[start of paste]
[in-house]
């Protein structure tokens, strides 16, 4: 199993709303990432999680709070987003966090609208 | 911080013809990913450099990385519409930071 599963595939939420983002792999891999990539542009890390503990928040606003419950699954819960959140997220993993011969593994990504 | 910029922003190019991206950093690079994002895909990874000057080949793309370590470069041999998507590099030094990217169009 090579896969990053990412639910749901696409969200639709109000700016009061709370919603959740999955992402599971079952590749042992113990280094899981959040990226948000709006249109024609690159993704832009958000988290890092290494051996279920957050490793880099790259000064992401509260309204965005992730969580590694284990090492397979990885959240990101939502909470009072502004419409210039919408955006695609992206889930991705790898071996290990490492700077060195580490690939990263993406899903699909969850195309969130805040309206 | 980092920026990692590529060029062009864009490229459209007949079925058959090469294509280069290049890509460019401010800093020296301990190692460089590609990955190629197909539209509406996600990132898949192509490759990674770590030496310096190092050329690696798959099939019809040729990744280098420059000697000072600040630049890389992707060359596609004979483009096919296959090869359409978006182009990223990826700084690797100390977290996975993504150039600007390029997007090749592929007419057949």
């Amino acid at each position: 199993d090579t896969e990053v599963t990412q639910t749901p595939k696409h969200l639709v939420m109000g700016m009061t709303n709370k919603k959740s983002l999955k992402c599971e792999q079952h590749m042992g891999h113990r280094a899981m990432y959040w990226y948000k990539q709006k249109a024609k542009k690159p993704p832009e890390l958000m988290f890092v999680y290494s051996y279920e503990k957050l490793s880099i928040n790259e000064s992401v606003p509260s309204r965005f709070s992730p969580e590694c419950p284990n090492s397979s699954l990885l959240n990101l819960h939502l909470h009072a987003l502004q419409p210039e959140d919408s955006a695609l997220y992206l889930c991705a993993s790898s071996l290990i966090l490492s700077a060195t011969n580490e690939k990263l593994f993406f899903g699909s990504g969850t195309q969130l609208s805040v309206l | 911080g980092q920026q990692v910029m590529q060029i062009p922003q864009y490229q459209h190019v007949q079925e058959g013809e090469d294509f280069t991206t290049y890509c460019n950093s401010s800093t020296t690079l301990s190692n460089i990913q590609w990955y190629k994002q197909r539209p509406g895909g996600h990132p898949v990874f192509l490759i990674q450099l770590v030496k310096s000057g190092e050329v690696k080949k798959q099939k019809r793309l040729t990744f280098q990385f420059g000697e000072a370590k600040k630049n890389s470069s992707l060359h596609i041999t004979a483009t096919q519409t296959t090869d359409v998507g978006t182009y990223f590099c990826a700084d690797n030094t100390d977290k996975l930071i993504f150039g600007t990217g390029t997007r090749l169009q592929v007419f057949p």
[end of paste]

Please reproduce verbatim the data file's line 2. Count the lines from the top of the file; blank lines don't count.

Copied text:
């Protein structure tokens, strides 16, 4: 199993709303990432999680709070987003966090609208 | 911080013809990913450099990385519409930071 599963595939939420983002792999891999990539542009890390503990928040606003419950699954819960959140997220993993011969593994990504 | 910029922003190019991206950093690079994002895909990874000057080949793309370590470069041999998507590099030094990217169009 090579896969990053990412639910749901696409969200639709109000700016009061709370919603959740999955992402599971079952590749042992113990280094899981959040990226948000709006249109024609690159993704832009958000988290890092290494051996279920957050490793880099790259000064992401509260309204965005992730969580590694284990090492397979990885959240990101939502909470009072502004419409210039919408955006695609992206889930991705790898071996290990490492700077060195580490690939990263993406899903699909969850195309969130805040309206 | 980092920026990692590529060029062009864009490229459209007949079925058959090469294509280069290049890509460019401010800093020296301990190692460089590609990955190629197909539209509406996600990132898949192509490759990674770590030496310096190092050329690696798959099939019809040729990744280098420059000697000072600040630049890389992707060359596609004979483009096919296959090869359409978006182009990223990826700084690797100390977290996975993504150039600007390029997007090749592929007419057949």